We assume that, upon a request for a video clip X, a client: (1) concurrently issues requests for the first N-1 blocks of X (to prefetch data), (2) tags the first N-1 block requests, Xi (0 ≤ i < N), with a deadline, , (3) starts display as soon as the first block (X0) arrives. For example, when N=4, first three blocks are requested at the beginning. Then, the next block request is issued immediately after the display is initiated. Obviously, there are other ways of deciding both the deadline of the prefetched blocks and when to initiate display blocks. In , we analyzed the impact of these alternative decisions and demonstrated that the combination of the above two choices enhances system performance.
Assuming a fixed data transfer rate of a disk (single-zone disk model), this technique groups physical disks into logical ones and assumes a uniform characteristic for all logical disks. To illustrate, the six physical disks of Figure 35.5 are grouped to construct two homogeneous logical disks. In this figure, a larger physical disk denotes a newer disk model that provides both a higher storage capacity and a higher performance. The blocks of a movie X are assigned to the logical disks in a round-robin manner to distribute the load of a display evenly across the available resources [2, 23, 8]. A logical block is declustered  across the participating physical disks. Each piece is termed a fragment (e.g., X0.0 in Figure 35.5). The size of each fragment is determined such that the service time (Tservice) of all physical disks is identical.
Figure 35.5: Disk grouping.
When the system retrieves a logical block into memory on behalf of a client, all physical disks are activated simultaneously to stage their fragments into memory. This block is then transmitted to the client. To guarantee a hiccup-free display, the display time of a logical block (Bl) must be equivalent to the duration of a time period: Tp=Bl/Rc. Moreover, if a logical disk services N simultaneous displays then the duration of each time period must be greater or equal to the service time to read N fragments from every physical disk drive i that is a part of the logical disk. Thus, the following constraint must be satisfied:
Because the time period must be equal for all physical drives (K) that constitutes a logical disk, we obtain the following equations:
To support N displays with one logical disk, the system requires 2 N memory buffers. Thus the total number of displays supported by the system (Ntot) is N the number of logical disks, and the required memory space is 2 Ntot Bl.
Using a fixed data transfer rate of a disk as in DG, this technique separates the concept of logical disk from the physical disks all together. Moreover, it forms logical disks from fractions of the available bandwidth and storage capacity of the physical disks; see Figure 35.6. These two concepts are powerful abstractions that enable this technique to utilize an arbitrary mix of physical disk models. The design of this technique is as follows. First, it chooses how many logical disks should be mapped to each of the slowest physical disks and denotes this factor with p0. Note that we can choose any number of logical disks from the slowest physical disk by taking a fraction of disk bandwidth and storage capacity of the disk. For example, in Figure 35.6, the two slowest disks d2 and d3 each represent 1.5 logical disks, i.e., p0=1.5. Then, the time period TP and the block size necessary to support p0 logical disks on a physical disk can be established as follows:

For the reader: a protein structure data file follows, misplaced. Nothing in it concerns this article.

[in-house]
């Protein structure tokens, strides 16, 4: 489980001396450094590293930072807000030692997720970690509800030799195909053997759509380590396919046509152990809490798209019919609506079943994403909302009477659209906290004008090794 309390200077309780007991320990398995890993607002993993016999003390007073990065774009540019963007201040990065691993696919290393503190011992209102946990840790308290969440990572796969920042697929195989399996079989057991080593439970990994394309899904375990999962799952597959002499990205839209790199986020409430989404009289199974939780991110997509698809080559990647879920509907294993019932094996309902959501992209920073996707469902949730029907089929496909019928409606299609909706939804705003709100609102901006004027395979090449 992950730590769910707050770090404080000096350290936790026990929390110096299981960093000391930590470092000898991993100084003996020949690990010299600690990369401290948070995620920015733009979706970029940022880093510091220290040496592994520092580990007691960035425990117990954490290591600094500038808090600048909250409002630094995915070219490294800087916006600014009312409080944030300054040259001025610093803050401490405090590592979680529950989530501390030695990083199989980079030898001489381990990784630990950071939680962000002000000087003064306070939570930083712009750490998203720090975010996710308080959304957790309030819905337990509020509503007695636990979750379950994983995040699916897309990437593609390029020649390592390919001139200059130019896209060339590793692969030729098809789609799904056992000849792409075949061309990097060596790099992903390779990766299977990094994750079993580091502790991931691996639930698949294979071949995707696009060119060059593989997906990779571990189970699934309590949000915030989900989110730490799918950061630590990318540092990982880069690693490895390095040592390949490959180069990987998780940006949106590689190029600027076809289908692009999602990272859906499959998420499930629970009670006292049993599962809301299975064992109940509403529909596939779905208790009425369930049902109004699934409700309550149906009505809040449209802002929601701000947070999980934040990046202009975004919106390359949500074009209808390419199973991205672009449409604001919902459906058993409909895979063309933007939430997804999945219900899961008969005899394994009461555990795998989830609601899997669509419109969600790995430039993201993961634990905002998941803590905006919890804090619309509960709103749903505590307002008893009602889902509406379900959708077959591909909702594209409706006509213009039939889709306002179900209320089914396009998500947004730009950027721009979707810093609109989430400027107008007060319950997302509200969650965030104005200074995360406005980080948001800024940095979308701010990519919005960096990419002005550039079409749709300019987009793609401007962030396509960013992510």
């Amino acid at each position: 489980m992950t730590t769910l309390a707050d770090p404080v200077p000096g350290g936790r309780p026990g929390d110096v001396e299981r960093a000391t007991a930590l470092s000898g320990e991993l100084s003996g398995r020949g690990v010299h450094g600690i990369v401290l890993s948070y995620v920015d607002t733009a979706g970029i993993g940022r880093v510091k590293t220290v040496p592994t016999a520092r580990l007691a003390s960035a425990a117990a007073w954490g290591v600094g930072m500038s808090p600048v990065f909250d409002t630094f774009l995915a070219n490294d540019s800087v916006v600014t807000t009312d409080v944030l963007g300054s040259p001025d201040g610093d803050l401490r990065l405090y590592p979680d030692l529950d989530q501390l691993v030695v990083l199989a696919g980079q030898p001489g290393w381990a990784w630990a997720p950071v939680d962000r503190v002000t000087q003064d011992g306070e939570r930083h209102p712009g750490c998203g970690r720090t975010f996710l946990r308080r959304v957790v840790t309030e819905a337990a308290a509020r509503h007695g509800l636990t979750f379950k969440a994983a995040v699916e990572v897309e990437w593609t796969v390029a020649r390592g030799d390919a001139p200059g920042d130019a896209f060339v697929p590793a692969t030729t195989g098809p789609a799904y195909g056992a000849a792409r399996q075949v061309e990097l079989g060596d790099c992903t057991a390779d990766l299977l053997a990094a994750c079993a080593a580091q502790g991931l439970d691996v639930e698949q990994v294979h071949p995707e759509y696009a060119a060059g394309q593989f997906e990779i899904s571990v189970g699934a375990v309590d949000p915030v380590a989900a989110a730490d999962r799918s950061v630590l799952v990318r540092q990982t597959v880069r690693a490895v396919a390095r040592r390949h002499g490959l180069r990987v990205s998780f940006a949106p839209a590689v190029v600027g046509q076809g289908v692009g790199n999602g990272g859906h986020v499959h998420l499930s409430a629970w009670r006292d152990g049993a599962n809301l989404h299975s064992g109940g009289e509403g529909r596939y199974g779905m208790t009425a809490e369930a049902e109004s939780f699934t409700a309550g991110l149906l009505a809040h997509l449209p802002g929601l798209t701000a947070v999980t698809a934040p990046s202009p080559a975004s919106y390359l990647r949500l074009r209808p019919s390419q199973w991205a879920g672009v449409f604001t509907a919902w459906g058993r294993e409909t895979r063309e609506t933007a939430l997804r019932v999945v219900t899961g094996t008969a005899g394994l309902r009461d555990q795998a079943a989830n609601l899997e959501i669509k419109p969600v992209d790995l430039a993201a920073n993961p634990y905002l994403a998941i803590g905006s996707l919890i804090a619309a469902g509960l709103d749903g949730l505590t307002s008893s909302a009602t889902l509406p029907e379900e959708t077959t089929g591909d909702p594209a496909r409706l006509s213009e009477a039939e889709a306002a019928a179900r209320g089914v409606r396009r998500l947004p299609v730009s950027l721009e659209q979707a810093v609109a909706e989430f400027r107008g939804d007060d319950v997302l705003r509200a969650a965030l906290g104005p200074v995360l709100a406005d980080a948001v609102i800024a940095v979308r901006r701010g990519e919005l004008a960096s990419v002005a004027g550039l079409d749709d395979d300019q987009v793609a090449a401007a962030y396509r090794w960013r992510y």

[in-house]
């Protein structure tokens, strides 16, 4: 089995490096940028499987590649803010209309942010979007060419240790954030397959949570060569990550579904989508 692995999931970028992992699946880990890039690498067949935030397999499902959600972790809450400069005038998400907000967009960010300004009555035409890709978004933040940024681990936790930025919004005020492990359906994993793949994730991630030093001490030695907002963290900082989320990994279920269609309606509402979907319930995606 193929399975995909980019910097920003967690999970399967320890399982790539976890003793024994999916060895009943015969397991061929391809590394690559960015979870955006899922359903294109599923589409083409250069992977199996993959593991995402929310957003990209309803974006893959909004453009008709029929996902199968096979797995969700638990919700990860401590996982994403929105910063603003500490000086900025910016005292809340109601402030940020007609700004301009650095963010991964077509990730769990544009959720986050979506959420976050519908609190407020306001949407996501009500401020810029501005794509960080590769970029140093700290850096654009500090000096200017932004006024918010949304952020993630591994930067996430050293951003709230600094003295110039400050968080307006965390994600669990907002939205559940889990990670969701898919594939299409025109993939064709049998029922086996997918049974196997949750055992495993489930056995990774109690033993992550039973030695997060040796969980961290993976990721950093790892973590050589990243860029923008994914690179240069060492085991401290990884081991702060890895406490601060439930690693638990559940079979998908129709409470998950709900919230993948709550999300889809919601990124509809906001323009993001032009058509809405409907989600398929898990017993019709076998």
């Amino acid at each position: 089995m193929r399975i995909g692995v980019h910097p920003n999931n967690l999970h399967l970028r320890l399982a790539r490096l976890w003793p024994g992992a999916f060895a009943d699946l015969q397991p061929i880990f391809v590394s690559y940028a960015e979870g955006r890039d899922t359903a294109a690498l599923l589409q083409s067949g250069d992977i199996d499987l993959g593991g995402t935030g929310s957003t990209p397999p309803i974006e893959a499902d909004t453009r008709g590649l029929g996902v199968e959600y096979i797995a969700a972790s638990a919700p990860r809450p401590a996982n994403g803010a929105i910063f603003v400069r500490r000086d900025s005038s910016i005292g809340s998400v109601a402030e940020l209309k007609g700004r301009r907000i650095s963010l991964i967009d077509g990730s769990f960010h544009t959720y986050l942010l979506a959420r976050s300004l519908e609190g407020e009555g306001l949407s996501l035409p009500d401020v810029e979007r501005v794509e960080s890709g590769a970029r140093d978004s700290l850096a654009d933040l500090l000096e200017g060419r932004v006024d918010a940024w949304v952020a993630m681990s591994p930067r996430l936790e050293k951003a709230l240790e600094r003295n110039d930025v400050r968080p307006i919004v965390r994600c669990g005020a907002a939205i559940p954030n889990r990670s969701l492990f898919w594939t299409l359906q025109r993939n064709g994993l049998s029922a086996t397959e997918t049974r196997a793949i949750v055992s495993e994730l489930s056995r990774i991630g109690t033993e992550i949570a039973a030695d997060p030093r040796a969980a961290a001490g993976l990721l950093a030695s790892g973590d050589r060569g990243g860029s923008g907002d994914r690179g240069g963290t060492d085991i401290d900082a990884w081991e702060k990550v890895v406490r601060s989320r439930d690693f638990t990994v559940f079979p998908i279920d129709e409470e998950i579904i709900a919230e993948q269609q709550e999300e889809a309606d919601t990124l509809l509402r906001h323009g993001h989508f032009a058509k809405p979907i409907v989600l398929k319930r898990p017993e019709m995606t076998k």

Figure 35.6: Disk merging.
Because of the ceiling-function there is no closed formula solution for pi from the above equation. However, numerical solutions can be easily found. An initial estimate for pi may be obtained from the bandwidth ratio of the two different disk types involved. When iteratively refined, this value converges rapidly towards the correct ratio. In the example configuration of Figure 35.6, the physical disks d1 and d4 realize 2.5 logical disks each (p1=2.5) and the disks d0 and d3 support 3.5 logical disks (p2=3.5). Note that fractions of logical disks (e.g., 0.5 of d0 and 0.5 of d3) are combined to form additional logical disks (e.g., ld7, which contains block X7 in Figure 35.6). The total number of logical disks () is defined as:
Once a homogeneous collection of logical disks is formed, the block size Bl of a logical disk determines the total amount of memory with the total number of simultaneous displays (NTot = N ); see .